This page explains the main methods for dealing with collisions between sim objects in the simulation. Please note that this page is a general guide for handling collisions, in particular with regards to scenery elements. However you can find further information specific to aircraft from the following pages:


IMPORTANT! Currently only static (ie: Scenery) objects will detect collisions with the user aircraft



Simple Shape Collisions

The Microsoft Flight Simulator engine supports box, sphere and cylinder colliders. In general we recommend using these collision shapes over mesh/material collisions for improved performance, especially in relation to scenery elements and airports.

To place them in 3ds Max, select Box Gizmo, Sphere Gizmo or Cylinder Gizmo respectively:

Collider Shapes

You would then use this tool to place the desired shape in the model, ensuring that the Is Collider flag from the Parameters window is flagged:

Enabling Collisions In 3DS Max


Once you have created the shape and added it to the model, you need to link the shaped collider to the first LOD:

IMPORTANT! This is absolutely necessary, otherwise the collider will not be exported!Linking The Collision Shapes To LoD0

Collision Meshes Linked To LOD0Once you have completed all that, follow the export instructions given below.



Mesh Collisions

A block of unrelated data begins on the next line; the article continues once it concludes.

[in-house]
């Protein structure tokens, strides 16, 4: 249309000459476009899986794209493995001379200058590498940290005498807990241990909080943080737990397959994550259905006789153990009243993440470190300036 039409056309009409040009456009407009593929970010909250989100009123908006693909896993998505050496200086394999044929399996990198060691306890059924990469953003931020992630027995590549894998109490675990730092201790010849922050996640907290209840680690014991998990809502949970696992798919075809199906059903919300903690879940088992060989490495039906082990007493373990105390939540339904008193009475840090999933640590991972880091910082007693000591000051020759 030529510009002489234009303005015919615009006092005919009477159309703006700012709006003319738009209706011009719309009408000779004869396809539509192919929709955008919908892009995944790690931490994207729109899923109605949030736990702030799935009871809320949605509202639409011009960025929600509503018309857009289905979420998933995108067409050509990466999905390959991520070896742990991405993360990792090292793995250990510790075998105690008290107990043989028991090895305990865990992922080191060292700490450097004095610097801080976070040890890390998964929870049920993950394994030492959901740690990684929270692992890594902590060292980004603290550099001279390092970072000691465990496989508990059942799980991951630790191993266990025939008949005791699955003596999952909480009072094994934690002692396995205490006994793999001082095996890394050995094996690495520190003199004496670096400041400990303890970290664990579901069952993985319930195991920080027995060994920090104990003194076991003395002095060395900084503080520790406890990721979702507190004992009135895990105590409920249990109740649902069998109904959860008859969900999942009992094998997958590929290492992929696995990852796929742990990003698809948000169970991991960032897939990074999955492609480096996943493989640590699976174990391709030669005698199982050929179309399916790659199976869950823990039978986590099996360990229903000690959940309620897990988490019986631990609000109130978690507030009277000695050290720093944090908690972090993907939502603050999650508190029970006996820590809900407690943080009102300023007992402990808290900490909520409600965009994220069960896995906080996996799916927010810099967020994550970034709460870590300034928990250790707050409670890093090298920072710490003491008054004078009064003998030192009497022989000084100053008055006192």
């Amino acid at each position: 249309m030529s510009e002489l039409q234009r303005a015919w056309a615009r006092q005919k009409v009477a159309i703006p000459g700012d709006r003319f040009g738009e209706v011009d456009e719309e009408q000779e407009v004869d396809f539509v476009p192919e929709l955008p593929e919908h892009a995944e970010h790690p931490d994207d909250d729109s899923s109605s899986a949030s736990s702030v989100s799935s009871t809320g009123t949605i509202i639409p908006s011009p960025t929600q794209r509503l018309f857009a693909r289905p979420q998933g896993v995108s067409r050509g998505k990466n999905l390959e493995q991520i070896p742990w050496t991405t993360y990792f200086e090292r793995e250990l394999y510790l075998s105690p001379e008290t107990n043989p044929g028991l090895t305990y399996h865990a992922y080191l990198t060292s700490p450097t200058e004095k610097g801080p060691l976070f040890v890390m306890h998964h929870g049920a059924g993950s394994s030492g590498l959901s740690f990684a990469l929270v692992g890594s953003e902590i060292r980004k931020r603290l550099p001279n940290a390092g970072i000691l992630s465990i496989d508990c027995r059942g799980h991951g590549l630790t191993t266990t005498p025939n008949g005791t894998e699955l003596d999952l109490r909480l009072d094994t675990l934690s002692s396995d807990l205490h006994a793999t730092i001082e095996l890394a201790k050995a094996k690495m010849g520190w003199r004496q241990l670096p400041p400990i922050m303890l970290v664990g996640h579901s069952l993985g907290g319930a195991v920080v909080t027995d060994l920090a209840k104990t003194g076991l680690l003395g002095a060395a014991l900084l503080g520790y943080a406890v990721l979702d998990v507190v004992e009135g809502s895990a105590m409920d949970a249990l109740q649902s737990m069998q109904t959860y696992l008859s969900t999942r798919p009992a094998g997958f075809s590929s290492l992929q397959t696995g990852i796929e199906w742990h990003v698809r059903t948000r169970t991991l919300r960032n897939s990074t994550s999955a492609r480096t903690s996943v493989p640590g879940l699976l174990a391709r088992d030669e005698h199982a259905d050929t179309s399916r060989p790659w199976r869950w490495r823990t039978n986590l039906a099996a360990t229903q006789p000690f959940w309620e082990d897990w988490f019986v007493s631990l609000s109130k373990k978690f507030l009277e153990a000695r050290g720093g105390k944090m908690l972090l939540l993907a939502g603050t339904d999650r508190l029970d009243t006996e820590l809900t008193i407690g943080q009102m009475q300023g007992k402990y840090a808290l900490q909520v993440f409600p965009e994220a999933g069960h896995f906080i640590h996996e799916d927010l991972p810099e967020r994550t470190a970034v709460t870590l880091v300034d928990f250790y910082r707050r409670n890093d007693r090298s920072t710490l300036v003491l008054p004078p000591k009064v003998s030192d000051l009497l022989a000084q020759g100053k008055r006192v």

A mesh collision involves creating an "invisible" mesh within a model that will be used as a collider when the model is placed in the simulation world. For performance and memory reasons, it is important to minimize the number of vertices in a collision mesh, so it is good practice to create a low-resolution collision mesh that wraps the high-resolution visual mesh. This essentially means that the mesh collider will be a polycrunch version of the LOD0 mesh, for example:

Example Of A Low Poly Version Of A Scenery Object For A Collision Mesh

IMPORTANT! There is a face count limitation of 65K triangles and a warning is displayed if it goes beyond 4096 triangles.

IMPORTANT! Collisions will not be properly detected if the vertices are too far from each other, in particular when the object has been scaled by a large amount in the world, or it's geometry hasn't got enough subdivisions.

Once you have created the mesh and set the material properties for it, you need to link the mesh collider to the first LOD:
Linkning The Mesh Collider With The LoD0.

IMPORTANT! This is absolutely necessary, otherwise the collider will not be exported!

After doing this, you need to enable collisions with this low-poly mesh and hide it from view. For that you will first need to activate the Collision Material in 3DS Max, ensuring that you have set the Material Type to Invisible and enabled the material as a Collision Material (as shown in the image below):

Mesh Collisions DS Max Setup




To export the geometry with the collision mesh it is recommended to use Multi File Exporting, as explained on the following page: